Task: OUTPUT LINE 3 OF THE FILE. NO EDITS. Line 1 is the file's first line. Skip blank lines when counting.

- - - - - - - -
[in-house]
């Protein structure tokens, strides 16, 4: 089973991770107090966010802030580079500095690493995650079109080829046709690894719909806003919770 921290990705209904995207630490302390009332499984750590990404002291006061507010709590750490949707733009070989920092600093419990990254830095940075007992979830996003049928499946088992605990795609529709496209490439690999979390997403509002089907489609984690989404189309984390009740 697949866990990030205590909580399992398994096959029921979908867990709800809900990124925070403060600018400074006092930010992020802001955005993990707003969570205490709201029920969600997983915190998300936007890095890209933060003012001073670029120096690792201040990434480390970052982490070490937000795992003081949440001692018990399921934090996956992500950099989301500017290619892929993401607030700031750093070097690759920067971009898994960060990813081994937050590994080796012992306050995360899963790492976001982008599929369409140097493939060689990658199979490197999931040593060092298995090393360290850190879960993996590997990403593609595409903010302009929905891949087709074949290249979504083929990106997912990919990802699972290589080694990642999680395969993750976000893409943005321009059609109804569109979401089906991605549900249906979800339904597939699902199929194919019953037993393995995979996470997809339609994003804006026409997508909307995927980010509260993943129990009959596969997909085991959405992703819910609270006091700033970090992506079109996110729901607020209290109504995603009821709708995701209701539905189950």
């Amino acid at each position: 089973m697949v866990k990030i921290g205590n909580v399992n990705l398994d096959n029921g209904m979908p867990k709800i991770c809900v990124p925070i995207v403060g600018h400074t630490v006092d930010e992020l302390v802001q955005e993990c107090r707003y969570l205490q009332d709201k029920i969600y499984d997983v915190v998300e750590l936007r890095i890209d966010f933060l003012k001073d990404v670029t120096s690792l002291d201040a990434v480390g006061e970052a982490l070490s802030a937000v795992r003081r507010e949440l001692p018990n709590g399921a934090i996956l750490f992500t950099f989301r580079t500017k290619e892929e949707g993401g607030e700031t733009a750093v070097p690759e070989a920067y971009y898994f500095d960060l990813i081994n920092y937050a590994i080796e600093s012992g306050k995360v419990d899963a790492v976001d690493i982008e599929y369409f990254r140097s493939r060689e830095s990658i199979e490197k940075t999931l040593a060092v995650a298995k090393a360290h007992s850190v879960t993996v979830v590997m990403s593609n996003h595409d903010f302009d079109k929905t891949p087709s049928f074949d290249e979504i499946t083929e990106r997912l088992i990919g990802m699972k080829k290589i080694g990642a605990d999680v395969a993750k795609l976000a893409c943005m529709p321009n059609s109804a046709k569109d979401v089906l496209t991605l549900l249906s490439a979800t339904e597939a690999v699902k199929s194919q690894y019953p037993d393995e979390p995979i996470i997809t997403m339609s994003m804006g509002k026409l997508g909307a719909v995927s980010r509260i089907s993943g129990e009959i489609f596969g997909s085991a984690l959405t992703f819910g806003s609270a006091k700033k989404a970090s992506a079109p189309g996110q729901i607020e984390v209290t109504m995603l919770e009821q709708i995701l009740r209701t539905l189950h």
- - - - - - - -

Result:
């Amino acid at each position: 089973m697949v866990k990030i921290g205590n909580v399992n990705l398994d096959n029921g209904m979908p867990k709800i991770c809900v990124p925070i995207v403060g600018h400074t630490v006092d930010e992020l302390v802001q955005e993990c107090r707003y969570l205490q009332d709201k029920i969600y499984d997983v915190v998300e750590l936007r890095i890209d966010f933060l003012k001073d990404v670029t120096s690792l002291d201040a990434v480390g006061e970052a982490l070490s802030a937000v795992r003081r507010e949440l001692p018990n709590g399921a934090i996956l750490f992500t950099f989301r580079t500017k290619e892929e949707g993401g607030e700031t733009a750093v070097p690759e070989a920067y971009y898994f500095d960060l990813i081994n920092y937050a590994i080796e600093s012992g306050k995360v419990d899963a790492v976001d690493i982008e599929y369409f990254r140097s493939r060689e830095s990658i199979e490197k940075t999931l040593a060092v995650a298995k090393a360290h007992s850190v879960t993996v979830v590997m990403s593609n996003h595409d903010f302009d079109k929905t891949p087709s049928f074949d290249e979504i499946t083929e990106r997912l088992i990919g990802m699972k080829k290589i080694g990642a605990d999680v395969a993750k795609l976000a893409c943005m529709p321009n059609s109804a046709k569109d979401v089906l496209t991605l549900l249906s490439a979800t339904e597939a690999v699902k199929s194919q690894y019953p037993d393995e979390p995979i996470i997809t997403m339609s994003m804006g509002k026409l997508g909307a719909v995927s980010r509260i089907s993943g129990e009959i489609f596969g997909s085991a984690l959405t992703f819910g806003s609270a006091k700033k989404a970090s992506a079109p189309g996110q729901i607020e984390v209290t109504m995603l919770e009821q709708i995701l009740r209701t539905l189950h």